I do not believe so. Certainly not financial. The team is reasonably large and so there will need to be be a re-arrangement of resources to address on-going projects.
Hi, sorry I was offline when you replied earlier on. If there is a written contract in place and it contains a specific clause detailing the notice period an employee is supposed to give if they wanted to leave their employment, they will be contractually bound by it. Therefore, if the employee fails to honour this notice period then they will be acting in breach of contract. The employer then has the option of suing the employee to seek compensation for damages resulting from their breach. However, in reality such claims are very rarely made. This is mainly due to the costs and time involved, also the relatively small damages that can be recovered. So whilst there is no way of predicting whether the employer will take this any further or not, chances are that they will not. A more likely outcome is that the employer refuses to provide a reference in the future or if they do, it could mention that the employee had breached their contract.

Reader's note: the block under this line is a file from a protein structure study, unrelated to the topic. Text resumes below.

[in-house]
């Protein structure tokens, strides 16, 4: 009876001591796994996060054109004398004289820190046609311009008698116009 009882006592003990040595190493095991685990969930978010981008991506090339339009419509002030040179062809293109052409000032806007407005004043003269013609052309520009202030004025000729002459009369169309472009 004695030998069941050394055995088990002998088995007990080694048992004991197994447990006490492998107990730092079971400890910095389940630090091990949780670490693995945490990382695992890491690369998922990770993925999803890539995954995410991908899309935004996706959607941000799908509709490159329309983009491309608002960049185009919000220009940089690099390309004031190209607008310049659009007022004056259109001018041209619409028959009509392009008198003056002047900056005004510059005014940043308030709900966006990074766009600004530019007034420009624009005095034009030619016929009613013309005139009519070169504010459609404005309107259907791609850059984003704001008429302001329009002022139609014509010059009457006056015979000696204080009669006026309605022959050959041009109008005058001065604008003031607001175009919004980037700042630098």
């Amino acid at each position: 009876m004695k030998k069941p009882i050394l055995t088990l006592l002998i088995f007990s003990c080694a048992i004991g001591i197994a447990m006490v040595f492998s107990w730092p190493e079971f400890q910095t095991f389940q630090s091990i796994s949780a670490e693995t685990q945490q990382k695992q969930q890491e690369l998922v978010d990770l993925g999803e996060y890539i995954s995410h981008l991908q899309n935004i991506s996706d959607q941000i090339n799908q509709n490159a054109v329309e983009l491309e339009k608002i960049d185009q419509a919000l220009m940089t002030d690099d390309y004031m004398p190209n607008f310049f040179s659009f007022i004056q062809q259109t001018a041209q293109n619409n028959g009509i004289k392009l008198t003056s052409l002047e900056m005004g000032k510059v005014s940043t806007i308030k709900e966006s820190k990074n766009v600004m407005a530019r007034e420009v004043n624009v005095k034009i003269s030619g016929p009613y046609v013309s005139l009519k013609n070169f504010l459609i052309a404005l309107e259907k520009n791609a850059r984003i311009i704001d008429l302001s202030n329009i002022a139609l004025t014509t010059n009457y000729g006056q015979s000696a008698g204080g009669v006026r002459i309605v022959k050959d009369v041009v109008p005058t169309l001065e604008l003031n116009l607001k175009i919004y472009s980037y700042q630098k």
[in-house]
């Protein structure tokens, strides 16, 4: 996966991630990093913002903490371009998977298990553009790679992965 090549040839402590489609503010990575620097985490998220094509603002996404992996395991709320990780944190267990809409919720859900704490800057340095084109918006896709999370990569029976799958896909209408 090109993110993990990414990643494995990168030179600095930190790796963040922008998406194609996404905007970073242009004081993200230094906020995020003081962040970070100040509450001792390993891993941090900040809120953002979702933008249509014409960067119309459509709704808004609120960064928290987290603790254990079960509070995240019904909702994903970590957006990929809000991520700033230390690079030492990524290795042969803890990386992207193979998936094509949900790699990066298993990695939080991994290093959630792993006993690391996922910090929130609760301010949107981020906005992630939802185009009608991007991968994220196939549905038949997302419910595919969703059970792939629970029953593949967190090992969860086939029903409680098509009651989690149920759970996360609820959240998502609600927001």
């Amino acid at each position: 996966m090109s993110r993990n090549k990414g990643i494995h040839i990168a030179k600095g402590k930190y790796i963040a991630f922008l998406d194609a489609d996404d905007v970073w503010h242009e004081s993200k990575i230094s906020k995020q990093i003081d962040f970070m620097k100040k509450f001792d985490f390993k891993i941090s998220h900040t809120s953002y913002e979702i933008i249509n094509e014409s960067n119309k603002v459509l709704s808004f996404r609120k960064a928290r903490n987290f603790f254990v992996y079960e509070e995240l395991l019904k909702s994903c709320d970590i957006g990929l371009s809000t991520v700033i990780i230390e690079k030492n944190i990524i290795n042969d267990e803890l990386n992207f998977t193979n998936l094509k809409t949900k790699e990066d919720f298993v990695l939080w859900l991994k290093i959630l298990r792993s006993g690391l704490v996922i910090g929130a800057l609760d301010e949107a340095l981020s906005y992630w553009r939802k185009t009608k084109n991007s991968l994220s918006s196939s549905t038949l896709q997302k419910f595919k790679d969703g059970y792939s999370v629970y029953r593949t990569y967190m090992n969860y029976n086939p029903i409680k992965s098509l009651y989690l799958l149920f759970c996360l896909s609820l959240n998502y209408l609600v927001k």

It is therefore best to try and negotiate a mutually acceptable notice period that would suit both parties. However, if that is not possible and there is a pressing need to leave early, that is still a possibility, subject to the risks identified above. However, if no financial losses have been suffered by the employer by you leaving earlier than required by contract, it is unlikely they can do anything because any breach of contract claim they could make will only entitle them to recoup such losses and of none have been suffered, then no realistic claim exists.
Hope this clarifies your position? If you could please let me know that would be great, thank you
Ben are you online?
hi yes I am
Hi, do you need any further advice in relation to this?